There and elsewhere, the fear is that the luck that somehow enabled parts of Africa to escape the worst of previous waves of COVID-19 infections and deaths might not hold this time.
“The first COVID was a joke, but this one is for real. It kills,” said Danstan Nsamba, a taxi driver in Uganda who has lost numerous people he knew to the virus.
In Zimbabwe, Chipo Dzimba embarked on a quest for a vaccine after witnessing COVID-19 deaths in her community. She walked miles to a church mission hospital, where there were none, and miles again to a district hospital, where nurses also had nothing and told her to go to the region’s main government hospital. That was too far away.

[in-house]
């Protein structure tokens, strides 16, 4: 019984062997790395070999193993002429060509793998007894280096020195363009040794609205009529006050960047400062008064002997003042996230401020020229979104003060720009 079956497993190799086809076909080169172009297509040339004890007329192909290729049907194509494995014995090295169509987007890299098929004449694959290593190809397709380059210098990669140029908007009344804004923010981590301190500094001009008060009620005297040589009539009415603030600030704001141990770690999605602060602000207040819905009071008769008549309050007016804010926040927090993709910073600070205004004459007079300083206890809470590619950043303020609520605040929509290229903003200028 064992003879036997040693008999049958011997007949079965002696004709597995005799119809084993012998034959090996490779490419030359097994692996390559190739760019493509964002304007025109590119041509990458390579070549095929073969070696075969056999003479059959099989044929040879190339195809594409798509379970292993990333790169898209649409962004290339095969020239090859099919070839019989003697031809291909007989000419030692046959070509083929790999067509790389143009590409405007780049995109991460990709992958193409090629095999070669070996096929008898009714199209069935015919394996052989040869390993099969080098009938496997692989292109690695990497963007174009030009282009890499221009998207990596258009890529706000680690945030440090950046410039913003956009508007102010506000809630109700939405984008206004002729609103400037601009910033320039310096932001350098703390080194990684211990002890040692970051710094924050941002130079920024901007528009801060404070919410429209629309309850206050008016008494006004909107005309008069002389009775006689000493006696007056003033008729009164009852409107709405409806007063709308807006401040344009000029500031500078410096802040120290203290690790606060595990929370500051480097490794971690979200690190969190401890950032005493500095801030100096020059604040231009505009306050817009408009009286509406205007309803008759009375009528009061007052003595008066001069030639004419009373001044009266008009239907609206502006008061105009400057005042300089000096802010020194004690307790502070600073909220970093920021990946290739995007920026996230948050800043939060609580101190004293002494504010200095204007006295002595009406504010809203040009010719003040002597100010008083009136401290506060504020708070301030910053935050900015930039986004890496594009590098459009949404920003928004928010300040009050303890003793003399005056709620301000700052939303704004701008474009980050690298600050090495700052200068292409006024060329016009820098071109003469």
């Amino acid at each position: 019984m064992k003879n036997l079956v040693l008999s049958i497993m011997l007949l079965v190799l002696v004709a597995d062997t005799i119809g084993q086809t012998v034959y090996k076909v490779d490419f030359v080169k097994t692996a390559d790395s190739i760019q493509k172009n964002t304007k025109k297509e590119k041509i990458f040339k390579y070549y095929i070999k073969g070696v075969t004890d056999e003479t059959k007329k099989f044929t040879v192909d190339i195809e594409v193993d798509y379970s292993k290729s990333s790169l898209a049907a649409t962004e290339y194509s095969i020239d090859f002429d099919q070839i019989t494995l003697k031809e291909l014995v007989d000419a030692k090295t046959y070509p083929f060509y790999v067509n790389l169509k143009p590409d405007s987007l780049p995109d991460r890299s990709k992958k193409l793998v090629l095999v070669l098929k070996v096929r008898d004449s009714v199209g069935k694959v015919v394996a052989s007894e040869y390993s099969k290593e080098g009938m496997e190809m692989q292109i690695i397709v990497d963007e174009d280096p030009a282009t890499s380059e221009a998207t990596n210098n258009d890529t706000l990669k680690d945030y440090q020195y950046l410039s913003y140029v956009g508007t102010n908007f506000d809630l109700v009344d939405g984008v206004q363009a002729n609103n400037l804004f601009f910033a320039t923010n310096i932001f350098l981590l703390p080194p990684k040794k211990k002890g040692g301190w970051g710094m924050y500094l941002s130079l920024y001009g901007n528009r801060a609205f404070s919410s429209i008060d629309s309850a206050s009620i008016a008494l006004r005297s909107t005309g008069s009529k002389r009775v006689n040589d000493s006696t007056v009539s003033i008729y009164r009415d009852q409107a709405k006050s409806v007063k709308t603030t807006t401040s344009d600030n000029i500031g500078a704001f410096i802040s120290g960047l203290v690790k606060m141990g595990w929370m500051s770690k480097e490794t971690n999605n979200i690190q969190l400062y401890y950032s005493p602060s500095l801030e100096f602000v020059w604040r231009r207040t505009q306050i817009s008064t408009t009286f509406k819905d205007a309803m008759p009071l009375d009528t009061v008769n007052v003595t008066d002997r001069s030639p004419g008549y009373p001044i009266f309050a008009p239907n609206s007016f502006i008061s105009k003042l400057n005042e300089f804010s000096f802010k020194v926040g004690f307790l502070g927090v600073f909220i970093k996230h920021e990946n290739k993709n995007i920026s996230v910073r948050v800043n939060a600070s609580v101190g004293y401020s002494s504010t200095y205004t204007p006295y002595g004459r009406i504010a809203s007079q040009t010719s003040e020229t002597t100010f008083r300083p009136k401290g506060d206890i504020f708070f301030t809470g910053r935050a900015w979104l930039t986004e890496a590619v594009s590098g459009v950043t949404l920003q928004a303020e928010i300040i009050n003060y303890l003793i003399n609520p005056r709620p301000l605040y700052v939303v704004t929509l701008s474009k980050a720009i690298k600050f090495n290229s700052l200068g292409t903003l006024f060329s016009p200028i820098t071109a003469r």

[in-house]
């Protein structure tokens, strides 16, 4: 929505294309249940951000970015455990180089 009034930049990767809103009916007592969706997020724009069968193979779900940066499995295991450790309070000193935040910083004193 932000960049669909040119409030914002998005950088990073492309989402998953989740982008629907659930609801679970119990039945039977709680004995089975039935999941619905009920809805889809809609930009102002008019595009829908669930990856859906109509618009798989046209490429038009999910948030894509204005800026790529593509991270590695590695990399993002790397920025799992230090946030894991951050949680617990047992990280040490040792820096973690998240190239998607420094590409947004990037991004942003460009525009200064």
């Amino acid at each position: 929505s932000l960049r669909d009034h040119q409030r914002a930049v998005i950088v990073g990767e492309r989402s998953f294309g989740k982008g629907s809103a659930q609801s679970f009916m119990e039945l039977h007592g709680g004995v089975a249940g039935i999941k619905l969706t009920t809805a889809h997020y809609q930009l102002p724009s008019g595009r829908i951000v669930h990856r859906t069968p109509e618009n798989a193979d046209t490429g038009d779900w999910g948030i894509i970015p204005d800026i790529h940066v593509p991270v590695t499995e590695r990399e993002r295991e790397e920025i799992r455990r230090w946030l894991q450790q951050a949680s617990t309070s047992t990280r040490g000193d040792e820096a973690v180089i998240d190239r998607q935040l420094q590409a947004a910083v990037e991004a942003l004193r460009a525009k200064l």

“I am giving up,” Dzimba said. “I don’t have the bus fare.”
South African health workers faced similar disappointment when they crowded into a parking garage last month, hoping for vaccinations and ignoring in their desperation the social distancing protocols. Many came away without a shot.
Femada Shamam, who is in charge of a group of old-age homes in the South African city of Durban, has seen only around half of the 1,600 elderly and frail people she looks after vaccinated. It is six months, almost to the day, since Britain began the global vaccination drive.
“They do feel very despondent and they do feel let down,” Shamam said of her unvaccinated residents, who are experiencing “huge anxiety” as they hunker down in their sealed-off homes 18 months into the outbreak. Twenty-two of her residents have died of COVID-19.
Originally Appeared Here